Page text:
Game wardens are the law enforcement officers of the State and Federal Fish and Wildlife Agencies. They perform many duties. Chief among them is the enforcement of the laws meant to preserve and protect wildlife.
What Do Game Wardens Do?
Game wardens patrol all sorts of terrains, from wetlands to deserts to metropolitan areas. Most of the time they work alone, but they will work with a partner or other officers during a large operation. They patrol their assigned area on foot, but sometime the terrain demands that they operate vehicles such as jet boats, airplanes, canoes, and all-terrain vehicles. While on patrol game wardens will warn, cite, and arrest individuals who have been caught in the act of violating the law. They will also seize the equipment, fish, and game connected with the violation. Along with the authority to arrest individuals who violate the law, game wardens have the authority to set fines as they see fit under gaming regulations and code.
When a game warden makes an arrest, he will make a written report that states the violation and what occurred during the arrest. This report will be used as evidence in a trial. The game warden will have to testify at this trial. At which point, he will be asked to verify what’s written in his report and will have to answers questions posed by the court.
Game wardens will sometimes work with biologists and environmental scientists to study the wildlife in an area. When working alongside these professionals, game wardens will capture wildlife, gather information on their condition, and report it back to them. They will also document wildlife counts, keep records of trends in wildlife travel, measure pollution or investigate problems with fisheries. This data is then analysed and used to better understand how a local habitat is changing and how people have impacted that change. Analysis of this data may also produce information that’s used to guide the direction of regulations such as hunting season dates, fishing limits, or bag limits, and may potentially be used by environmental planners or environmental policy managers to address broader issues involving conservation and commercial practices.
Game wardens have an intimate knowledge of the terrain they patrol. If a person goes missing within his assigned area, a game warden may be called in to assist the search and rescue party. In these situations, his knowledge of the area may shorten the length of the search. Game wardens may at times stumble across individuals who are in distress. It is his duty to assist those persons. Sometimes this means directing them back to camp or to the nearest station. Other times the distressed individual is in the midst of a medical crisis, and the game warden may need to administer first aid.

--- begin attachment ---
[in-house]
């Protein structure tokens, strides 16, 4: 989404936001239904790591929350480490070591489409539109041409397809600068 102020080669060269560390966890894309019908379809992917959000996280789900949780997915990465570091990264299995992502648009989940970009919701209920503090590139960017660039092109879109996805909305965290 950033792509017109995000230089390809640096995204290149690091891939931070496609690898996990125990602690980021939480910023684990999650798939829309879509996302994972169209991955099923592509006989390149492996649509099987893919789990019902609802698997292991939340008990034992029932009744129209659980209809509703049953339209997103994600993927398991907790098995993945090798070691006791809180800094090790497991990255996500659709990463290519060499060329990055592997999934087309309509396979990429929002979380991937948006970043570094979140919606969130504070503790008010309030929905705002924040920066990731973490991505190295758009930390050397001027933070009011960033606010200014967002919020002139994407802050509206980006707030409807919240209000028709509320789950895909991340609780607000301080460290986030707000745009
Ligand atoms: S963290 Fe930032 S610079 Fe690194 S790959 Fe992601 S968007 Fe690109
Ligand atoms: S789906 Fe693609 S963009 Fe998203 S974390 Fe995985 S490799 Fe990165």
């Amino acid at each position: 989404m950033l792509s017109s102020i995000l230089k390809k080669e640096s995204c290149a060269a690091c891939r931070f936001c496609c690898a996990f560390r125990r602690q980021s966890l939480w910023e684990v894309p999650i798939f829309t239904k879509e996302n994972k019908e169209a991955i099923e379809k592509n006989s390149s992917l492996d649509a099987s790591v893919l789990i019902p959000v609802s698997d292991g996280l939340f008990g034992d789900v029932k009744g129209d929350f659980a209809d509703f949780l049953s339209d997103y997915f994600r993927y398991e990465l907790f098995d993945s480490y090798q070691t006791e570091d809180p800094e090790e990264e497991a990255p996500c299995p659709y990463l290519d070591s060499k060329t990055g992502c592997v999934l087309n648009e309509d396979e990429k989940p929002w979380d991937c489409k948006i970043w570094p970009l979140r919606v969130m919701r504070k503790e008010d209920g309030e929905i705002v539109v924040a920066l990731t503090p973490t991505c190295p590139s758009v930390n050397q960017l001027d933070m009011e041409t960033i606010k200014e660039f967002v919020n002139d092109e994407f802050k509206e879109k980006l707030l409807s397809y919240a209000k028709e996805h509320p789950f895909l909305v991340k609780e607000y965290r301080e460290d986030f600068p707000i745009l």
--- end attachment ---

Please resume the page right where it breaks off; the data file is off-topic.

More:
Game wardens are responsible for issuing hunting and fishing licenses for those who apply and are qualified for such a license. For those who have a license, but may be inexperienced, game wardens provide hunting safety courses. They also have the authority to revoke these licenses if the circumstances requires that action.
Game wardens play another important, but less known function: They promote education programs. Game wardens will visit with schools, civic groups, youth groups or sportsmen’s clubs or speak at sporting or conservation events to discuss regulations and laws related to hunting and fishing. They meet with farmers to distribute newly published environmental and ecological information or to warn landowners about habitat issues that may affect their land.
Sometimes a wild animal may venture onto private property and cause damage to facilities and other areas. When this happens game wardens are brought in to investigate the damage and capture the animal. They’ll trap the animal, and release it to an area where it won’t be a threat to people or property.
How Much Do Game Wardens Make?
The average game warden earned an annual income of $54,970 as of 2015 with the top 10% earning an average annual salary of $6,510. Employment within the profession is not set to increase much in the coming years. This is because budgetary constraints prevent the government from hiring new staff or filling vacant positions.